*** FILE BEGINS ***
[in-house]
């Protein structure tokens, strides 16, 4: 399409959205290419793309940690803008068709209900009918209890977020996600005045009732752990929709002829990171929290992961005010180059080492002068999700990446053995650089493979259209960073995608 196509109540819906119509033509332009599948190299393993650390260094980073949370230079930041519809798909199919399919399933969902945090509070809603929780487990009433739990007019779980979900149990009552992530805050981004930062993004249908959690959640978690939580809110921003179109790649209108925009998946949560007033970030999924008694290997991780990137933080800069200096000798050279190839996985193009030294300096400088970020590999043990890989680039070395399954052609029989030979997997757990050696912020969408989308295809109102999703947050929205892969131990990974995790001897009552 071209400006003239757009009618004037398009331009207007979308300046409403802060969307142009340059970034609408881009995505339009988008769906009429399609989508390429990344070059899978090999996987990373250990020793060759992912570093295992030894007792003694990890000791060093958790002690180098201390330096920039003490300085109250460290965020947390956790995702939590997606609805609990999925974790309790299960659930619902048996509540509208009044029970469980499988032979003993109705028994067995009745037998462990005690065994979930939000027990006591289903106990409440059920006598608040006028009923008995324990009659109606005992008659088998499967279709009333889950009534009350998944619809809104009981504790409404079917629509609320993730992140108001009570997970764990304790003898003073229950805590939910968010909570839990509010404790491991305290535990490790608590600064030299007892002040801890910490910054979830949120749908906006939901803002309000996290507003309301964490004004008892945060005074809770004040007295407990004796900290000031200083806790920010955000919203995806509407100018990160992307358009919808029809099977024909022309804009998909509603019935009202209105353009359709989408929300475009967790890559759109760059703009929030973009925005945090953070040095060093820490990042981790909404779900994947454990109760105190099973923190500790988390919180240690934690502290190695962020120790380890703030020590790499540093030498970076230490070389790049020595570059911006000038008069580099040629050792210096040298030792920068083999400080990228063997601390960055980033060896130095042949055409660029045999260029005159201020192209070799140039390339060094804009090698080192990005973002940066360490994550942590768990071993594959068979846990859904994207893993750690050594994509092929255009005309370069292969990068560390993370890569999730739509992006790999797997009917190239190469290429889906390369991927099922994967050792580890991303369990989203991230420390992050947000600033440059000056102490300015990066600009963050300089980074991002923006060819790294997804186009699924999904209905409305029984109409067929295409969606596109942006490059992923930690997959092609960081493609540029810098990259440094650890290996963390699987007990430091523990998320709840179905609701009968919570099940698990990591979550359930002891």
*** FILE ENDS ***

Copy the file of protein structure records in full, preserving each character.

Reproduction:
[in-house]
């Protein structure tokens, strides 16, 4: 399409959205290419793309940690803008068709209900009918209890977020996600005045009732752990929709002829990171929290992961005010180059080492002068999700990446053995650089493979259209960073995608 196509109540819906119509033509332009599948190299393993650390260094980073949370230079930041519809798909199919399919399933969902945090509070809603929780487990009433739990007019779980979900149990009552992530805050981004930062993004249908959690959640978690939580809110921003179109790649209108925009998946949560007033970030999924008694290997991780990137933080800069200096000798050279190839996985193009030294300096400088970020590999043990890989680039070395399954052609029989030979997997757990050696912020969408989308295809109102999703947050929205892969131990990974995790001897009552 071209400006003239757009009618004037398009331009207007979308300046409403802060969307142009340059970034609408881009995505339009988008769906009429399609989508390429990344070059899978090999996987990373250990020793060759992912570093295992030894007792003694990890000791060093958790002690180098201390330096920039003490300085109250460290965020947390956790995702939590997606609805609990999925974790309790299960659930619902048996509540509208009044029970469980499988032979003993109705028994067995009745037998462990005690065994979930939000027990006591289903106990409440059920006598608040006028009923008995324990009659109606005992008659088998499967279709009333889950009534009350998944619809809104009981504790409404079917629509609320993730992140108001009570997970764990304790003898003073229950805590939910968010909570839990509010404790491991305290535990490790608590600064030299007892002040801890910490910054979830949120749908906006939901803002309000996290507003309301964490004004008892945060005074809770004040007295407990004796900290000031200083806790920010955000919203995806509407100018990160992307358009919808029809099977024909022309804009998909509603019935009202209105353009359709989408929300475009967790890559759109760059703009929030973009925005945090953070040095060093820490990042981790909404779900994947454990109760105190099973923190500790988390919180240690934690502290190695962020120790380890703030020590790499540093030498970076230490070389790049020595570059911006000038008069580099040629050792210096040298030792920068083999400080990228063997601390960055980033060896130095042949055409660029045999260029005159201020192209070799140039390339060094804009090698080192990005973002940066360490994550942590768990071993594959068979846990859904994207893993750690050594994509092929255009005309370069292969990068560390993370890569999730739509992006790999797997009917190239190469290429889906390369991927099922994967050792580890991303369990989203991230420390992050947000600033440059000056102490300015990066600009963050300089980074991002923006060819790294997804186009699924999904209905409305029984109409067929295409969606596109942006490059992923930690997959092609960081493609540029810098990259440094650890290996963390699987007990430091523990998320709840179905609701009968919570099940698990990591979550359930002891």